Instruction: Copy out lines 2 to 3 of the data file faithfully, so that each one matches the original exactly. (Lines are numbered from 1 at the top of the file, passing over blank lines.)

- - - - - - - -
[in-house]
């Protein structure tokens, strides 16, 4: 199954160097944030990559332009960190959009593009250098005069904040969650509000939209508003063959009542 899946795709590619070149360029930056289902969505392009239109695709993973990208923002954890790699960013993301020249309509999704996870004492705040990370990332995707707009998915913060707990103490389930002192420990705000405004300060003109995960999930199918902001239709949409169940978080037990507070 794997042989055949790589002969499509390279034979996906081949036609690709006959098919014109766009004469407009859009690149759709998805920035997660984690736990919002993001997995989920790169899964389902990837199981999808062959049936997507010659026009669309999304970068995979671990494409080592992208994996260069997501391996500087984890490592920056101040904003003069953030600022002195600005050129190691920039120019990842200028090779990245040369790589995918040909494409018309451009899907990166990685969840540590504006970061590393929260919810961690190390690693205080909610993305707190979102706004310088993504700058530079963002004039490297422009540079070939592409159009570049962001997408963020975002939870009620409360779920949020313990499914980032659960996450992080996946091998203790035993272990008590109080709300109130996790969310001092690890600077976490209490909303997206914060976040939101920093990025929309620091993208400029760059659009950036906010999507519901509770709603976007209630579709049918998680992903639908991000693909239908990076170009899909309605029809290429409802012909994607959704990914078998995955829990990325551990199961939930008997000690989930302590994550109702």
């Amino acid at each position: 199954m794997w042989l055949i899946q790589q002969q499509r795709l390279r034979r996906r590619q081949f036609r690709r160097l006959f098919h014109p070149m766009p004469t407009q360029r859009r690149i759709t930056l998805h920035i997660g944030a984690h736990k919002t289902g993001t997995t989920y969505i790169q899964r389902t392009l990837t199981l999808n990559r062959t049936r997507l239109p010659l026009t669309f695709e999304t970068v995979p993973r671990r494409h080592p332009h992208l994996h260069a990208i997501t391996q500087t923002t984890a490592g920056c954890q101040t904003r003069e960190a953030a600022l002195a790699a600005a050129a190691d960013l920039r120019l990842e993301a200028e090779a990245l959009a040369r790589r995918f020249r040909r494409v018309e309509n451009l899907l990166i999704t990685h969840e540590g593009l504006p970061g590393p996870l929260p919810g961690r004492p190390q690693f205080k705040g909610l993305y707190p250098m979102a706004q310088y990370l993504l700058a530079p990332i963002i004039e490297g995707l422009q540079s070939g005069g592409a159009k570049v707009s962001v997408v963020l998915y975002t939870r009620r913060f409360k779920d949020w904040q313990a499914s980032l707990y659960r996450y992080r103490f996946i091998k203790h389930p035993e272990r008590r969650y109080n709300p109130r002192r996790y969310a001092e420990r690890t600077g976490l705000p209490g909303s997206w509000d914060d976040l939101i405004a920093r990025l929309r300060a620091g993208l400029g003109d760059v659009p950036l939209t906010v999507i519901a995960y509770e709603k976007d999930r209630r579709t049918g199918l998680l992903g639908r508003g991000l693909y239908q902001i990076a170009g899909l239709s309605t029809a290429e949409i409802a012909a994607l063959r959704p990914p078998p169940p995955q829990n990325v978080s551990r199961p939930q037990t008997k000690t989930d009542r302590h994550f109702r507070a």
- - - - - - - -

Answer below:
């Protein structure tokens, strides 16, 4: 199954160097944030990559332009960190959009593009250098005069904040969650509000939209508003063959009542 899946795709590619070149360029930056289902969505392009239109695709993973990208923002954890790699960013993301020249309509999704996870004492705040990370990332995707707009998915913060707990103490389930002192420990705000405004300060003109995960999930199918902001239709949409169940978080037990507070 794997042989055949790589002969499509390279034979996906081949036609690709006959098919014109766009004469407009859009690149759709998805920035997660984690736990919002993001997995989920790169899964389902990837199981999808062959049936997507010659026009669309999304970068995979671990494409080592992208994996260069997501391996500087984890490592920056101040904003003069953030600022002195600005050129190691920039120019990842200028090779990245040369790589995918040909494409018309451009899907990166990685969840540590504006970061590393929260919810961690190390690693205080909610993305707190979102706004310088993504700058530079963002004039490297422009540079070939592409159009570049962001997408963020975002939870009620409360779920949020313990499914980032659960996450992080996946091998203790035993272990008590109080709300109130996790969310001092690890600077976490209490909303997206914060976040939101920093990025929309620091993208400029760059659009950036906010999507519901509770709603976007209630579709049918998680992903639908991000693909239908990076170009899909309605029809290429409802012909994607959704990914078998995955829990990325551990199961939930008997000690989930302590994550109702």
């Amino acid at each position: 199954m794997w042989l055949i899946q790589q002969q499509r795709l390279r034979r996906r590619q081949f036609r690709r160097l006959f098919h014109p070149m766009p004469t407009q360029r859009r690149i759709t930056l998805h920035i997660g944030a984690h736990k919002t289902g993001t997995t989920y969505i790169q899964r389902t392009l990837t199981l999808n990559r062959t049936r997507l239109p010659l026009t669309f695709e999304t970068v995979p993973r671990r494409h080592p332009h992208l994996h260069a990208i997501t391996q500087t923002t984890a490592g920056c954890q101040t904003r003069e960190a953030a600022l002195a790699a600005a050129a190691d960013l920039r120019l990842e993301a200028e090779a990245l959009a040369r790589r995918f020249r040909r494409v018309e309509n451009l899907l990166i999704t990685h969840e540590g593009l504006p970061g590393p996870l929260p919810g961690r004492p190390q690693f205080k705040g909610l993305y707190p250098m979102a706004q310088y990370l993504l700058a530079p990332i963002i004039e490297g995707l422009q540079s070939g005069g592409a159009k570049v707009s962001v997408v963020l998915y975002t939870r009620r913060f409360k779920d949020w904040q313990a499914s980032l707990y659960r996450y992080r103490f996946i091998k203790h389930p035993e272990r008590r969650y109080n709300p109130r002192r996790y969310a001092e420990r690890t600077g976490l705000p209490g909303s997206w509000d914060d976040l939101i405004a920093r990025l929309r300060a620091g993208l400029g003109d760059v659009p950036l939209t906010v999507i519901a995960y509770e709603k976007d999930r209630r579709t049918g199918l998680l992903g639908r508003g991000l693909y239908q902001i990076a170009g899909l239709s309605t029809a290429e949409i409802a012909a994607l063959r959704p990914p078998p169940p995955q829990n990325v978080s551990r199961p939930q037990t008997k000690t989930d009542r302590h994550f109702r507070a």